Terence Hogan writes: Michael Byrne (yesterday, comments), you say that “Only the unreflective fool admires the flowering of our humanity across time without appreciation of the roots that underpinned it.” The roots that underpin the flowering you describe are human imagination, compassion, curiosity, creativity, etc. These qualities are universally displayed in various degrees by people of all beliefs, religious or secular, across the world and throughout history, that is, including but not restricted to Catholics. However, concepts such as the virgin birth, fiery hell, transubstantiation, Papal infallibility, etc (there’s a lot of ‘em) are understandably considered by many folk to be part of a “strange belief system” and I would suggest that if no-one had ever thought them up an impressive flowering of humanity across time would have happened anyway. Whether all Catholics hold fast to such ideas today is beside the point. Strange beliefs like these are, and have been, the cornerstones of organised religions and are nothing to do with your “reasoned morality”; in fact they have often worked in total opposition to anything I would understand by that term.

An anonymous DEEWR insider writes: Re. “The great international student rort” (yesterday, item 5). I wonder what our compliance area would think, after spending the last six months trying to ensure that all the students from the Global College collapse were refunded, of the situation Alex Mitchell describes. As well as policy and compliance initiatives, there is a 6 million dollar tuition assurance fund to ensure student’s rights. It would be appreciated if anyone was to pass on to us the names of any provider keeping a student’s overseas health cover money. Particularly since this would probably require forging the student’s healthcare card, as the student should be aware of their entitlements. On this issue, Australian taxpayers would probably be surprised if the medical expenses of any person who was not a permanent resident or on a humanitarian visa were to be funded by the anyone other than themselves. Australian healthcover is comparatively quite reasonable. There are elements of truth with regard to the situation of individual students in this article, but the article is not well balanced. The rise of private colleges for international students is not merely a profiteering enterprise by people selling education. The fact that anyone offering education to international students has to be registered on the Commonwealth Register for International Courses for Overseas Students is essential to the international education industry. This is not even mentioned by Mitchell. All RTOs must be accredited by their state authority and approved by the Federal Government. The fact that there are accusations against ministers in the NSW government would have no bearing on the processes in place to register and monitor education providers. Jounalists may not receive a response from a government agency if it is clear that even the most basic research has not been undertaken. Furthermore, unbalanced reporting is not helpful. In the past, some good focussed reporting has brought to light a number of scams which have been followed up by government authorities. There are consumer protection mechanisms in place, which, though often drawn-out, can be accessed by international and domestic students, and do yield results.There is no doubt that there are rorts in the industry but it is disappointing that Crikey would publish such an ill-informed article. Some real research may expose actual issues that could be followed up by the correct authorities.”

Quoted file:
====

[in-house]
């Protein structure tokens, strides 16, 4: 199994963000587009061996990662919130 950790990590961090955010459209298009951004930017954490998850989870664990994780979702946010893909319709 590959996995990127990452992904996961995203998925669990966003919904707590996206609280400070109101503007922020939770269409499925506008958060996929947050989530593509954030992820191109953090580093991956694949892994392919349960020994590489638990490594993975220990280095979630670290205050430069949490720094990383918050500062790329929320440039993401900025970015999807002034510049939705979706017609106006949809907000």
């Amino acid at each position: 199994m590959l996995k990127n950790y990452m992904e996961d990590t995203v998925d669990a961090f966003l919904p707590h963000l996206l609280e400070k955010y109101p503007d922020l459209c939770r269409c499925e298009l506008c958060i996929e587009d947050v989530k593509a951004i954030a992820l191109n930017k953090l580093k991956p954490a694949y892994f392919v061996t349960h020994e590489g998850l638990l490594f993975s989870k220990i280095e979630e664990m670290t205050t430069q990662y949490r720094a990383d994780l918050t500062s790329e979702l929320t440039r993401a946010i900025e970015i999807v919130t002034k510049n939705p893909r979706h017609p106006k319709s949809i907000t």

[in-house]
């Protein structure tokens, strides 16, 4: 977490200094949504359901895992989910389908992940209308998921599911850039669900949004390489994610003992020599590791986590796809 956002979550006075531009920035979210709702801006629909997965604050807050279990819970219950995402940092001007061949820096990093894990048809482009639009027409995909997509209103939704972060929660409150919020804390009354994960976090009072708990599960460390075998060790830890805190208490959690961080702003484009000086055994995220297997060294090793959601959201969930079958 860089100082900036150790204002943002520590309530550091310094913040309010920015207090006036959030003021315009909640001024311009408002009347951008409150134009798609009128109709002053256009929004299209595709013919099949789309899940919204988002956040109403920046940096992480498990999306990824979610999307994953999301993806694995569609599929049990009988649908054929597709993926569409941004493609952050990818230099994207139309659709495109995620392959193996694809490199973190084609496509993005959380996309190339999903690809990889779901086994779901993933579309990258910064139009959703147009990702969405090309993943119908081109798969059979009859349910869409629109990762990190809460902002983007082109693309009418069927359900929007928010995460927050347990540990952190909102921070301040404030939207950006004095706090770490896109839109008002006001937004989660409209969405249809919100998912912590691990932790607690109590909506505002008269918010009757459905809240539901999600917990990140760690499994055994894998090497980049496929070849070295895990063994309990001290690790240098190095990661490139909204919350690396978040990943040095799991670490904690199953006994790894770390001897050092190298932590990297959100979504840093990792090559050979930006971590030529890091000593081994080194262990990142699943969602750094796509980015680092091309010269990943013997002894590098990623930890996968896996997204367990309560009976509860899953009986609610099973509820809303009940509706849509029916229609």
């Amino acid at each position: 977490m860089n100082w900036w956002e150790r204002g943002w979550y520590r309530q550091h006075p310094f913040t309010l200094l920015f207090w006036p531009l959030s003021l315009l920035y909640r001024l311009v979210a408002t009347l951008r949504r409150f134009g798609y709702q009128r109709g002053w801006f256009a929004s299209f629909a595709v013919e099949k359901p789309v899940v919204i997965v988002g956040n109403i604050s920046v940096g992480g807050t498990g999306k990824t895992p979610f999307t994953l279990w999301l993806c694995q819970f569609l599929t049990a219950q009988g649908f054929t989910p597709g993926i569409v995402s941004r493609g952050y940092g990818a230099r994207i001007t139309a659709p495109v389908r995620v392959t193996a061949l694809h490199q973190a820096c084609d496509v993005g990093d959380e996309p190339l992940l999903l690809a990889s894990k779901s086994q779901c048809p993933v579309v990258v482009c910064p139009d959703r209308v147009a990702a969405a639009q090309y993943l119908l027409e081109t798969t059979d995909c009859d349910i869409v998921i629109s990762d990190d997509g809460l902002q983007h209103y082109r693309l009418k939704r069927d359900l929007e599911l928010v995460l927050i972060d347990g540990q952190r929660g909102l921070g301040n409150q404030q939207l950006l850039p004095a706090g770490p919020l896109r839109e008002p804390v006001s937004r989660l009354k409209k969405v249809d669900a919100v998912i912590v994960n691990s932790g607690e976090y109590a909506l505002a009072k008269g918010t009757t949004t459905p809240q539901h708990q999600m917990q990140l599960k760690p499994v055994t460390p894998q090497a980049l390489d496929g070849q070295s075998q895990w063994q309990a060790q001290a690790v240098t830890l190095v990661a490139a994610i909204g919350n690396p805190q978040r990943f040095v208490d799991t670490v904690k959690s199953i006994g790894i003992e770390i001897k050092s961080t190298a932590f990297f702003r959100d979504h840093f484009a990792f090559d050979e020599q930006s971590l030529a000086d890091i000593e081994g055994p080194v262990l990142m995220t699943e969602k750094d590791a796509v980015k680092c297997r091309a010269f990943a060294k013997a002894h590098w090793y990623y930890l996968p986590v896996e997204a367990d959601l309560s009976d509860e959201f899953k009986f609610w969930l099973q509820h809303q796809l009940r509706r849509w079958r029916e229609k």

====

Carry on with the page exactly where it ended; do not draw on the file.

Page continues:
Children and art:

Ashley Falconer writes: Re. “Banning n-ked kids would make the law an ass” (yesterday, item 12). I don’t think the community should suffer unworkable laws or standards of ‘morality’ because of the confusion that the Prime Minister or Hetty Johnston has over their s-xual instincts and responses to photographic images. By the same token, the rest of the community should not presuppose upon them any apparent depravity in their responses. Suffice it to say that certain artistic images trigger something within them that might not be what the artist intended to excite or that are not exactly appropriate. Their response is probably best tolerated and politely ignored rather than debated.


Andrew Lewis writes: Re. “Tips and rumours” (yesterday, item 8). Great tip about investing in child care centres. Seems like Paul Keating’s parrot in the pet shop has moved onto the child care centre line now. May I just poke a few holes in the suggested business model? In NSW at least, you can’t get a licence for a 96 place centre, the staff ratios suggested are way under the legal requirements, other outgoings including meals, nappies, insurance etc of $105k wouldn’t get you through the first six months. If you are building in Sydney in areas of need you will be paying upwards of $2.5M to $5M for the land alone. You can open one out in Campbelltown or Penrith, where the land will be substantially cheaper, but the area is already over-serviced. Factor in two years minimum getting the building approved, built, and licenses organised, if you are lucky and don’t get extensive opposition from neighbours. Factor in that insurance has to cover the next 25 years of every child’s life in an increasinlgy litigious age, and child/staff ratios at least at the legal requirement, and you are looking at a profits that might struggle towards 5% p.a. rather than the suggested 50%. Add in risks associated with the cost of land, which for the first time in most of our lives is actually a risk, and the fact that nobody in the industry is making “real” operating profits, and you might be able to guess why investors aren’t rushing at the door. Our canny investor obviously has no experience in staffing these things, and the assumption of 100% occupancy rates into forever can’t be guaranteed anywhere, and are actually quite unlikely in some areas. Of course private schools can do it, they pay nothing for the land and are tax exempt, and they are your competitors! All these smarties should get on board and open their child care centres. I’d like to see that. What you won’t find is people with experience in the industry throwing their money at them.